Did anyone ever tell Beethoven, “Enough with the piano, already?”
Yet a cacophony of those who heralded Liam Neeson’s magnificent Oskar Schindler are wondering aloud if the Irish actor has anything in his quiver besides “Mr. Comeuppance” (see sidebar).
For sure, the gruff semi-shaven Neeson who navigates the marginal seedy alleyways of society majestically waving a semi-automatic like Furtwängler his baton has been a fixture as of late. But of the call to change his ubiquitous character, I invoke the words of Billy Joel: “I love you just the way you are.”
And so do fans of this dark gritty brand of action.
In the new film “Run All Night,” Neeson is Jimmy Conlon, an aging hitman whose past deeds are starting to eat at his conscience and have long estranged his son (“RoboCop’s” Joel Kinnaman), a family man with two young daughters he’s been kept from seeing.
When he’s put in the no-win position of having to kill the son of his longtime boss and friend (Ed Harris), Conlon needs to reconnect with his own child to protect him from his boss’ retaliation.
So the two essentially “run all night” through the streets of New York City to buy themselves time and stay one step ahead of the merciless hitman on their tails (rapper Common) and the lawdog (Vincent D’Onofrio) perpetually in pursuit. Naturally, along the way the Conlons bond.
An Albanian mob connection unnecessarily convolutes what is otherwise a formulaic though solid action pic. Some gratuitous violence (they overdo it with the head-shots) but evenly-distributed action throughout.
I even appreciated the nod (perhaps inadvertent) to Lucas McCain in Neeson’s coup de grâce — swinging his Winchester 180-degrees by its lever to cock it. (A big screen version of “The Rifleman,” yes, I can see it.)
Reliable Liam Neeson fare.
Med City Movie Guy’s rating: 3 Honks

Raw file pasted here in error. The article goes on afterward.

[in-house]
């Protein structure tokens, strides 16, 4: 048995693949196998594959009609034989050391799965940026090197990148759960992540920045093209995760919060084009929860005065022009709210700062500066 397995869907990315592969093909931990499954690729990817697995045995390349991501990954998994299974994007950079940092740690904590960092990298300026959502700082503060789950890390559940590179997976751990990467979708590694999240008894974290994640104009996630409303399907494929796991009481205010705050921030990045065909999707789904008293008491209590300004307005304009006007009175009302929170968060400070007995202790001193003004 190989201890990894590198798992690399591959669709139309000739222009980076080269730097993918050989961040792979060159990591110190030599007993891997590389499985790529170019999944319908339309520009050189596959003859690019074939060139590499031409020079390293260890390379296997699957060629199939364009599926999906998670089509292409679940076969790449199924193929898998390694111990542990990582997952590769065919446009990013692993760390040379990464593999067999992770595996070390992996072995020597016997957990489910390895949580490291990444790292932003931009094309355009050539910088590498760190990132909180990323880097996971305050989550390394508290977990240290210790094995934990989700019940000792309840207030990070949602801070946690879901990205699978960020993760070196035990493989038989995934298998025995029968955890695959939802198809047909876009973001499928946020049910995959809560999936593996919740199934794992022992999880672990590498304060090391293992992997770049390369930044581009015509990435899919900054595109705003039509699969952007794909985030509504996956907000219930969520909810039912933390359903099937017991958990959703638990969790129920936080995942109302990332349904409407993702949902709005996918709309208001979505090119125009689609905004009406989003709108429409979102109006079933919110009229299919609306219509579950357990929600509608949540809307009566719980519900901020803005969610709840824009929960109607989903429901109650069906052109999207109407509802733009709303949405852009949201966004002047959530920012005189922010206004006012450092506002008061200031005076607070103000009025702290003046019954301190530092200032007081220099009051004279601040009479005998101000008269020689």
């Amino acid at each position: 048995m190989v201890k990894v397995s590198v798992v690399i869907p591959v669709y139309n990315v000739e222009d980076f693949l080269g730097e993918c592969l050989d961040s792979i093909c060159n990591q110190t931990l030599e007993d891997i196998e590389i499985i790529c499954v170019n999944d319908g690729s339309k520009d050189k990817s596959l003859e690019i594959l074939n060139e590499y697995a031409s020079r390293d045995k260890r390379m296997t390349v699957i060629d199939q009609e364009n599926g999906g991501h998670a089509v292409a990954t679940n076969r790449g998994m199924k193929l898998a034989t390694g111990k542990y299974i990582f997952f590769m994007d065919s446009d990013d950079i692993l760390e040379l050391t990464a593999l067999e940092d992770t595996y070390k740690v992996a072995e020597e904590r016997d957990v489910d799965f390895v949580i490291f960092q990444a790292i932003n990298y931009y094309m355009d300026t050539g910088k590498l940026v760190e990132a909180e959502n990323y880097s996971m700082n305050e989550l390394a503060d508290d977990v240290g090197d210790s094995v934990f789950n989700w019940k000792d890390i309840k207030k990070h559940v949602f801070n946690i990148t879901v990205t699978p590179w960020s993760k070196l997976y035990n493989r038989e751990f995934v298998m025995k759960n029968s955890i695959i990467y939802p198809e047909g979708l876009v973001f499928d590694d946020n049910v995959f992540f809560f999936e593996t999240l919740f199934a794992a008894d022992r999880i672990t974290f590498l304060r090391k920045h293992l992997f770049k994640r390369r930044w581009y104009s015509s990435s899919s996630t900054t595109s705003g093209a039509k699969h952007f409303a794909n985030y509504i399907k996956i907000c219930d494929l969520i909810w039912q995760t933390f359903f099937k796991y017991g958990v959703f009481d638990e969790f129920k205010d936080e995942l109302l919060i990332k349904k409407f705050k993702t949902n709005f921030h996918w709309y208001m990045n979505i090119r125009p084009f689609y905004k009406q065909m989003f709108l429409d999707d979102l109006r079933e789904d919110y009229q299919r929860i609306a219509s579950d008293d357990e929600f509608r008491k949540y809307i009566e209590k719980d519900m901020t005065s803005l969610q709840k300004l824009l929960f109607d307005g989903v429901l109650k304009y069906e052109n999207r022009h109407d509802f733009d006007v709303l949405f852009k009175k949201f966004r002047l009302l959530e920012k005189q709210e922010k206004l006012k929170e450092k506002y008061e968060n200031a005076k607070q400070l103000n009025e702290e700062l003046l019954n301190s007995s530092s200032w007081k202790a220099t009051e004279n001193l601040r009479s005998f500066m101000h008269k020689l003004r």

The Man of 1 Face
Lately, anyway. “Run All Night” continues Liam Neeson’s streak of trotting out the same character in the same plot. This week, he strikes down with great vengeance and furious anger those who attempt to destroy his son. Here are a few other permutations:
Taken (2008) This is where it all started. As ex-CIA operative Bryan Mills, Neeson re-branded himself an action star. This time checking out some of the things the other tour guys won’t tell you about Europe — like, for example, human trafficking — as he sets out to rescue his teenage daughter from kidnappers.
Taken 2 (2012) This is where it all continued. This time he’s rescuing his ex-wife. And the bad guys? Albanian gangsters, of course. Apparently it’s the Albanians’ turn to be the generic bad guys (ref: “Wag the Dog”). I suppose it’s only a matter of time before it’s open season on the Slovaks.
Taken 3 (2015) This is where it all disappointed. Contrary to what a lot of us supposed, there was no long-lost relative from Bayonne abducted. Late-night joke writers lamented, critics were nonplussed. But this trademark Neeson flick still grossed nearly $300 million.
A Walk Among the Tombstones (2014) Neeson “does favors for people” one of whom wants him to find the men who kidnapped and killed his wife. Yea, I guess he had that on his resume. Flopped at the B.O.